Leading Blog.

Our first responsibility as leaders is to demonstrate what we want through the personal examples we set for everyone around us.

Resistance To Change

Thanks to Art Petty for calling attention to the excellent column in Quality Digest by James Harrington, Managing Resistance To Change. The article is very good. Some of the barriers he cites include:

• An unclear vision that causes confusion

• A history of poor implementation

• No consequence-management system developed to accompany the change

• Too little time to implement the change

• Lack of synergy

There are a number of other reasons that people resist change, but it is important to recognize this resistance as natural. The moment leaders start thinking "What's wrong with them?" the change efforts will fail.

Underestimating people's natural resistance to change is precisely what derails a lot of business strategies and initiatives. Ignoring this, failing to recognize the legitimacy of people's resistance to change, or using a "sledgehammer" to impose change will create the opposite of the intended results.

One of the key jobs of leaders is managing change. This means effective leaders must manage people's resistance to change---they must prepare the organization for change, communicate and reinforce the goals, reasons, and people's roles and responsibilities in contributing to the change efforts. Without this, it will take longer, cost more, produce less.

The Arrogance Of Success

Success masks all sorts of problems and challenges. In the past couple of months, we have been deluged with reports of dramatic failures of all sorts of businesses and organizations --- many of which were the benchmarks of success just a year ago.

While the housing, finance, and automotive industries seem to be the most visible,there are very visible examples in every sector.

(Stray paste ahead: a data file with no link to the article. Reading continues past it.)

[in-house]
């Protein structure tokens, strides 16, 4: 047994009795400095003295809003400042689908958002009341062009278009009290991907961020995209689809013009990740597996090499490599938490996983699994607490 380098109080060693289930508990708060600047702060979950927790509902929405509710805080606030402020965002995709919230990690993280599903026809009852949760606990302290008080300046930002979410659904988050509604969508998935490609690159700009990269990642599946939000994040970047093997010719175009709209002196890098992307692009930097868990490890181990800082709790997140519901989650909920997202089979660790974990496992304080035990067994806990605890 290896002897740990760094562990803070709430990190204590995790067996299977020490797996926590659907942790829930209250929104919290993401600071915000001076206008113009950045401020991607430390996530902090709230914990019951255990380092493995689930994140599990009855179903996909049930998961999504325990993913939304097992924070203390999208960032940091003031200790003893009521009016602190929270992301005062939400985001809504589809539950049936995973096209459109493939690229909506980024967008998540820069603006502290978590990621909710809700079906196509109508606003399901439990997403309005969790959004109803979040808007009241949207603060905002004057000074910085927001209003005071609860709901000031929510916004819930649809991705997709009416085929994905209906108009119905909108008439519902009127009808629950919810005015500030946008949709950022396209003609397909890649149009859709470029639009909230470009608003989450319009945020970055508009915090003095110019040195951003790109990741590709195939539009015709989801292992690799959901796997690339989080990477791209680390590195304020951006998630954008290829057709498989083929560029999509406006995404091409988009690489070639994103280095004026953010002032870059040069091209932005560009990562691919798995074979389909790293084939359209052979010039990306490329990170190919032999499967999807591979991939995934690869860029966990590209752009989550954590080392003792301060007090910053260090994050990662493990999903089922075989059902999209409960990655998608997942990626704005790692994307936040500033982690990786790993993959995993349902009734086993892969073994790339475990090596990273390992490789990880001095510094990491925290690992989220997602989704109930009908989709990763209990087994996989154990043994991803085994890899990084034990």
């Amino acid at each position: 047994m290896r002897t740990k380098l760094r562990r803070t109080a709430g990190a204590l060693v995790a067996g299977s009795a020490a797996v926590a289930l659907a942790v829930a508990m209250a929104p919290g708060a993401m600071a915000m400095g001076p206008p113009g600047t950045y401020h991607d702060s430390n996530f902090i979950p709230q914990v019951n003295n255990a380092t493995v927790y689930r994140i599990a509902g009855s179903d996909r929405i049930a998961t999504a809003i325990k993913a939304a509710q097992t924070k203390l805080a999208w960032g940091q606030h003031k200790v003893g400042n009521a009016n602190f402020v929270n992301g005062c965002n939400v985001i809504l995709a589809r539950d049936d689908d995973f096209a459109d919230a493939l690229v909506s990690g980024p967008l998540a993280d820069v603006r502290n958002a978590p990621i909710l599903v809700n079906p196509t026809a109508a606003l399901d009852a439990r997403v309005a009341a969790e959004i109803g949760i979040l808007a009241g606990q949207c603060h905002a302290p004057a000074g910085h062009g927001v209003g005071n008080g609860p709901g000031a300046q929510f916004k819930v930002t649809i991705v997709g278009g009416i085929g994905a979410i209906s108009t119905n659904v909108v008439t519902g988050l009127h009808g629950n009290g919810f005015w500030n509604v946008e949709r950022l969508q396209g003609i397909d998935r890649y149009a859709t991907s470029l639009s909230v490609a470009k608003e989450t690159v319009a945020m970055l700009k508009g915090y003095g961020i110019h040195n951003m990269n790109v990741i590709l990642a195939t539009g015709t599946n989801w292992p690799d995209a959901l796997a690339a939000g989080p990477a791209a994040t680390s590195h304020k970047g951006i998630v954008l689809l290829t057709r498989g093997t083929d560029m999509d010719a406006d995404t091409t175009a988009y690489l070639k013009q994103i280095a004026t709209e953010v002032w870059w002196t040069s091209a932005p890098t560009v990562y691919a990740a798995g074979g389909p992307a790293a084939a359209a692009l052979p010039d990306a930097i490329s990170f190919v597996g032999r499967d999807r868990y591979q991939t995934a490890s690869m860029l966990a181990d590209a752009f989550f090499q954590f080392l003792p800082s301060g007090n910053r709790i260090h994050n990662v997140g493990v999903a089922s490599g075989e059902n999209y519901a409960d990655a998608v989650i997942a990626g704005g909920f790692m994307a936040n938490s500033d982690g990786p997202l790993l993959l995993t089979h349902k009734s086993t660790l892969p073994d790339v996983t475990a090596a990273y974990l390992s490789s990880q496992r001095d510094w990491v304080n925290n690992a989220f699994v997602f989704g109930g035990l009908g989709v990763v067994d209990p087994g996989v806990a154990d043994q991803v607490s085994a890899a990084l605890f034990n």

We all strive for success, frankly it brings on such a rush. The rush keeps us pushing for more success. At some point, however, too many of us are seduced by success. We forget the hard work, focus, discipline and other things that caused us to be successful.

Many times, we stop listening, we stop learning, we start to think we can do no wrong. In many growing, successful organizations, I also see the newcomers or hangers on -- those who have had no hand in the original success, but now because they are part of a very successful organization, think they are successful and can do no wrong.

The blindness and arrogance the success creates can be devastating to individuals and organizations. It's important that all successful people not be seduced by this. It's great to be proud of success, but at the same time we can't become complacent or overconfident.

It seems to me that all successful people and organizations need to maintain some level of paranoia (Andy Grove was right!) and humility. We have to remain dissatisfied and hungry. We have to continue to listen and learn. We have to look around at others, we have to examine ourselves and continues to change and grow.

I am a great admirer of Jim Estill. Recently, he wrote a blog on this topic -- the
Paradox of Success. Jim provides great insight and clarity on this topic.

Getting Back In The Game

I've been terribly remiss in keeping this blog updated --- there are always excuses that one can use to avoid writing. Over the past weeks, I've been collecting all sorts of ideas, but not committing the time to write and post.

I've made up my mind to catch up and recommit. To those who read this blog and have been wondering where I am, I'm back and starting to post. Thanks for hanging in there, I look forward to your continued comments and feedback

Thursday, November 06, 2008

A Picture Is Worth 10,000 Words

It's been far too long since I have posted. Combinations of excuses---travel, business, and other conspire to make me feel guilty. At this moment, I am in Cairo on a series of business meetings. Last night, however, we had dinner by the light of the pyramids. They are beyond words, so I thought I would post a picture.

Imagine --- they were built 3000 years ago and still inspire such wonder and awe.

More posts later this week.